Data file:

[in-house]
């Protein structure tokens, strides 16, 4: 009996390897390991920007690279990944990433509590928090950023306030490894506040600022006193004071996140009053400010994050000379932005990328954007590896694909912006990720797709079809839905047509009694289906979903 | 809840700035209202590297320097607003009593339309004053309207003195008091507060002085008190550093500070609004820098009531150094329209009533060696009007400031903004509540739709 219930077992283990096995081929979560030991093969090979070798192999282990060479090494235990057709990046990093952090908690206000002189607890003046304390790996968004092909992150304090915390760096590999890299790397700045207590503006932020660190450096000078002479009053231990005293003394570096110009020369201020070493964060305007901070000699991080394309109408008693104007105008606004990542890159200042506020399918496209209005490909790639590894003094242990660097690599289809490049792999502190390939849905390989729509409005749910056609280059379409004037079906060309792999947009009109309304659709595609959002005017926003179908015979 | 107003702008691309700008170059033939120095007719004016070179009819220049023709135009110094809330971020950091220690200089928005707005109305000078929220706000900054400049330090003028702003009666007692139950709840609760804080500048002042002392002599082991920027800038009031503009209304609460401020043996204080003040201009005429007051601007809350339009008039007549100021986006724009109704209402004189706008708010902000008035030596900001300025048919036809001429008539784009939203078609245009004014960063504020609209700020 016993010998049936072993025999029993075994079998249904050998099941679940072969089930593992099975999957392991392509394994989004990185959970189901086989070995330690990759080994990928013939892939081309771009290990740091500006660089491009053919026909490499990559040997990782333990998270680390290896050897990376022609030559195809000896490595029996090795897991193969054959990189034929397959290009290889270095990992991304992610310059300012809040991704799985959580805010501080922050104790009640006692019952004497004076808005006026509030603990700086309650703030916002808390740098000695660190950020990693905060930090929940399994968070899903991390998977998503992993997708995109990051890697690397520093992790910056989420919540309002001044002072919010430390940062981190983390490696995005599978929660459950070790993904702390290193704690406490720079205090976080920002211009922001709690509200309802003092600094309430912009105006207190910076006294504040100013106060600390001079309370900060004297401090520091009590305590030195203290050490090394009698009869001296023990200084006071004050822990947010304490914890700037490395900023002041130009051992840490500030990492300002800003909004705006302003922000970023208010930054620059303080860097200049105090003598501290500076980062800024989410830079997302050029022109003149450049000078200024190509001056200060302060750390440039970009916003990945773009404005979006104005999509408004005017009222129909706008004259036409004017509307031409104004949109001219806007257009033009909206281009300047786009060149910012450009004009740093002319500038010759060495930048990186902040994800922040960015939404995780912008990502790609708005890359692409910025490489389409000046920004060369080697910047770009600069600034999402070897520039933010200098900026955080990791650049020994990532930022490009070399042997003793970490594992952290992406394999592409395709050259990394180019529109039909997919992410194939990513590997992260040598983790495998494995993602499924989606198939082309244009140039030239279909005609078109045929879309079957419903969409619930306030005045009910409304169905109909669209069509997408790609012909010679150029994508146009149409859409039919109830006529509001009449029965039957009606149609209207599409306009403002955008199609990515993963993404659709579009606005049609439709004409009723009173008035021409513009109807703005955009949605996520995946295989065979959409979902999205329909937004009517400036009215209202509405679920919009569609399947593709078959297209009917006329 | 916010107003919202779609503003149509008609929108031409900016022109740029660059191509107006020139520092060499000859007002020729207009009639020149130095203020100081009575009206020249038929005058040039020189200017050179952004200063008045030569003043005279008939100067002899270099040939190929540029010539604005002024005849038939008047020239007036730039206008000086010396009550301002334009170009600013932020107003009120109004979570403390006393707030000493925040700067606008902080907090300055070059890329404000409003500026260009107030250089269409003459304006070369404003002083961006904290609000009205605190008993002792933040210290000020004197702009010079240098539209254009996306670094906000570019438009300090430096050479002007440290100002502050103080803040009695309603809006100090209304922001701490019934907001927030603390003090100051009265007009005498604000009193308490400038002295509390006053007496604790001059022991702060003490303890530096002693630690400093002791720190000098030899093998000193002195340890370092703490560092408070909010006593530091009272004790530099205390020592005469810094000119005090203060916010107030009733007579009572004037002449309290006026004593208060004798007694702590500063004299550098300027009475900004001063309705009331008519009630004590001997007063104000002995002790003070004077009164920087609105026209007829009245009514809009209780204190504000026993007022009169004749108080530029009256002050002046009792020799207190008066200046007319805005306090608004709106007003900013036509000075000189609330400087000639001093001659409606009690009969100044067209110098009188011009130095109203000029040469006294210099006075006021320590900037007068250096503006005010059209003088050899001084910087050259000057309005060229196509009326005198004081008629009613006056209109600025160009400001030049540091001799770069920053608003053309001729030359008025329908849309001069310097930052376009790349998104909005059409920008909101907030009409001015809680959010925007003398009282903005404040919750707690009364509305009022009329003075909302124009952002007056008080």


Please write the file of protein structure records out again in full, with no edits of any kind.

[in-house]
């Protein structure tokens, strides 16, 4: 009996390897390991920007690279990944990433509590928090950023306030490894506040600022006193004071996140009053400010994050000379932005990328954007590896694909912006990720797709079809839905047509009694289906979903 | 809840700035209202590297320097607003009593339309004053309207003195008091507060002085008190550093500070609004820098009531150094329209009533060696009007400031903004509540739709 219930077992283990096995081929979560030991093969090979070798192999282990060479090494235990057709990046990093952090908690206000002189607890003046304390790996968004092909992150304090915390760096590999890299790397700045207590503006932020660190450096000078002479009053231990005293003394570096110009020369201020070493964060305007901070000699991080394309109408008693104007105008606004990542890159200042506020399918496209209005490909790639590894003094242990660097690599289809490049792999502190390939849905390989729509409005749910056609280059379409004037079906060309792999947009009109309304659709595609959002005017926003179908015979 | 107003702008691309700008170059033939120095007719004016070179009819220049023709135009110094809330971020950091220690200089928005707005109305000078929220706000900054400049330090003028702003009666007692139950709840609760804080500048002042002392002599082991920027800038009031503009209304609460401020043996204080003040201009005429007051601007809350339009008039007549100021986006724009109704209402004189706008708010902000008035030596900001300025048919036809001429008539784009939203078609245009004014960063504020609209700020 016993010998049936072993025999029993075994079998249904050998099941679940072969089930593992099975999957392991392509394994989004990185959970189901086989070995330690990759080994990928013939892939081309771009290990740091500006660089491009053919026909490499990559040997990782333990998270680390290896050897990376022609030559195809000896490595029996090795897991193969054959990189034929397959290009290889270095990992991304992610310059300012809040991704799985959580805010501080922050104790009640006692019952004497004076808005006026509030603990700086309650703030916002808390740098000695660190950020990693905060930090929940399994968070899903991390998977998503992993997708995109990051890697690397520093992790910056989420919540309002001044002072919010430390940062981190983390490696995005599978929660459950070790993904702390290193704690406490720079205090976080920002211009922001709690509200309802003092600094309430912009105006207190910076006294504040100013106060600390001079309370900060004297401090520091009590305590030195203290050490090394009698009869001296023990200084006071004050822990947010304490914890700037490395900023002041130009051992840490500030990492300002800003909004705006302003922000970023208010930054620059303080860097200049105090003598501290500076980062800024989410830079997302050029022109003149450049000078200024190509001056200060302060750390440039970009916003990945773009404005979006104005999509408004005017009222129909706008004259036409004017509307031409104004949109001219806007257009033009909206281009300047786009060149910012450009004009740093002319500038010759060495930048990186902040994800922040960015939404995780912008990502790609708005890359692409910025490489389409000046920004060369080697910047770009600069600034999402070897520039933010200098900026955080990791650049020994990532930022490009070399042997003793970490594992952290992406394999592409395709050259990394180019529109039909997919992410194939990513590997992260040598983790495998494995993602499924989606198939082309244009140039030239279909005609078109045929879309079957419903969409619930306030005045009910409304169905109909669209069509997408790609012909010679150029994508146009149409859409039919109830006529509001009449029965039957009606149609209207599409306009403002955008199609990515993963993404659709579009606005049609439709004409009723009173008035021409513009109807703005955009949605996520995946295989065979959409979902999205329909937004009517400036009215209202509405679920919009569609399947593709078959297209009917006329 | 916010107003919202779609503003149509008609929108031409900016022109740029660059191509107006020139520092060499000859007002020729207009009639020149130095203020100081009575009206020249038929005058040039020189200017050179952004200063008045030569003043005279008939100067002899270099040939190929540029010539604005002024005849038939008047020239007036730039206008000086010396009550301002334009170009600013932020107003009120109004979570403390006393707030000493925040700067606008902080907090300055070059890329404000409003500026260009107030250089269409003459304006070369404003002083961006904290609000009205605190008993002792933040210290000020004197702009010079240098539209254009996306670094906000570019438009300090430096050479002007440290100002502050103080803040009695309603809006100090209304922001701490019934907001927030603390003090100051009265007009005498604000009193308490400038002295509390006053007496604790001059022991702060003490303890530096002693630690400093002791720190000098030899093998000193002195340890370092703490560092408070909010006593530091009272004790530099205390020592005469810094000119005090203060916010107030009733007579009572004037002449309290006026004593208060004798007694702590500063004299550098300027009475900004001063309705009331008519009630004590001997007063104000002995002790003070004077009164920087609105026209007829009245009514809009209780204190504000026993007022009169004749108080530029009256002050002046009792020799207190008066200046007319805005306090608004709106007003900013036509000075000189609330400087000639001093001659409606009690009969100044067209110098009188011009130095109203000029040469006294210099006075006021320590900037007068250096503006005010059209003088050899001084910087050259000057309005060229196509009326005198004081008629009613006056209109600025160009400001030049540091001799770069920053608003053309001729030359008025329908849309001069310097930052376009790349998104909005059409920008909101907030009409001015809680959010925007003398009282903005404040919750707690009364509305009022009329003075909302124009952002007056008080």